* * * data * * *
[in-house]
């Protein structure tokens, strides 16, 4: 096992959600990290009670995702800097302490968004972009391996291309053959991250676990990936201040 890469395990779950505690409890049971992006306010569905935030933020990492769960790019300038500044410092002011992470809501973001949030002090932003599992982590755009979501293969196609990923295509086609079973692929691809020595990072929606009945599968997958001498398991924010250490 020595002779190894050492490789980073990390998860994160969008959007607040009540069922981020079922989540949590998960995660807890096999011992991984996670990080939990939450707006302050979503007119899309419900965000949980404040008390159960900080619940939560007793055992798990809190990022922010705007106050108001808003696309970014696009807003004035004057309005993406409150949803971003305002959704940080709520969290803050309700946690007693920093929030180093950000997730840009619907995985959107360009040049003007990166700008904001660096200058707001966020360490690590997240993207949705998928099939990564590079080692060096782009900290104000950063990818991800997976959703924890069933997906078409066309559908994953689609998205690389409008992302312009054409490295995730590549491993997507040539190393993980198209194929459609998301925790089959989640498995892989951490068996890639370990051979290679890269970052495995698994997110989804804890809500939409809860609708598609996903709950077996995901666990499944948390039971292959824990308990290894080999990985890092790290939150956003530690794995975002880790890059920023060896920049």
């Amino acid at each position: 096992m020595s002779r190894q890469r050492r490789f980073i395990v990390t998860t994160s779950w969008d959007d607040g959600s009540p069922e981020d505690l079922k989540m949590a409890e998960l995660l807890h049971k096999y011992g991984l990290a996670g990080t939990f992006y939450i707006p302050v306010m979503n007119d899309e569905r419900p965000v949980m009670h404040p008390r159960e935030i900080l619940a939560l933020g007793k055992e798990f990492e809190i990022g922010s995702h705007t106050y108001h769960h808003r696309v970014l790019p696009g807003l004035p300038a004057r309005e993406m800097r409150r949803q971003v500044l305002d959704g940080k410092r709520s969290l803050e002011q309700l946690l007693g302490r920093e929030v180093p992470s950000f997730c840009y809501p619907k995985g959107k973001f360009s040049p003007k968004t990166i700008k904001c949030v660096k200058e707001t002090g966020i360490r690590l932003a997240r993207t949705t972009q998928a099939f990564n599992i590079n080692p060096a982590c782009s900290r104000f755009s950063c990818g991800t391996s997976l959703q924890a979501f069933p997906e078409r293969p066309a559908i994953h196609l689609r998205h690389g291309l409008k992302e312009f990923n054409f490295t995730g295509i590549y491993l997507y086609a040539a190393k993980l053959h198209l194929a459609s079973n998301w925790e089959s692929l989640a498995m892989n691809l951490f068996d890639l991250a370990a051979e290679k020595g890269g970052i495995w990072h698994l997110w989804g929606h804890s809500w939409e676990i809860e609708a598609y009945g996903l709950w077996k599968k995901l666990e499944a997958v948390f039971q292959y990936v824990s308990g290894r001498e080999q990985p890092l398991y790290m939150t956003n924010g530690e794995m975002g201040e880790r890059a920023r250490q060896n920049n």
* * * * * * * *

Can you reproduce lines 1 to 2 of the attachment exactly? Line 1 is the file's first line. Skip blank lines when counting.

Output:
[in-house]
């Protein structure tokens, strides 16, 4: 096992959600990290009670995702800097302490968004972009391996291309053959991250676990990936201040 890469395990779950505690409890049971992006306010569905935030933020990492769960790019300038500044410092002011992470809501973001949030002090932003599992982590755009979501293969196609990923295509086609079973692929691809020595990072929606009945599968997958001498398991924010250490 020595002779190894050492490789980073990390998860994160969008959007607040009540069922981020079922989540949590998960995660807890096999011992991984996670990080939990939450707006302050979503007119899309419900965000949980404040008390159960900080619940939560007793055992798990809190990022922010705007106050108001808003696309970014696009807003004035004057309005993406409150949803971003305002959704940080709520969290803050309700946690007693920093929030180093950000997730840009619907995985959107360009040049003007990166700008904001660096200058707001966020360490690590997240993207949705998928099939990564590079080692060096782009900290104000950063990818991800997976959703924890069933997906078409066309559908994953689609998205690389409008992302312009054409490295995730590549491993997507040539190393993980198209194929459609998301925790089959989640498995892989951490068996890639370990051979290679890269970052495995698994997110989804804890809500939409809860609708598609996903709950077996995901666990499944948390039971292959824990308990290894080999990985890092790290939150956003530690794995975002880790890059920023060896920049």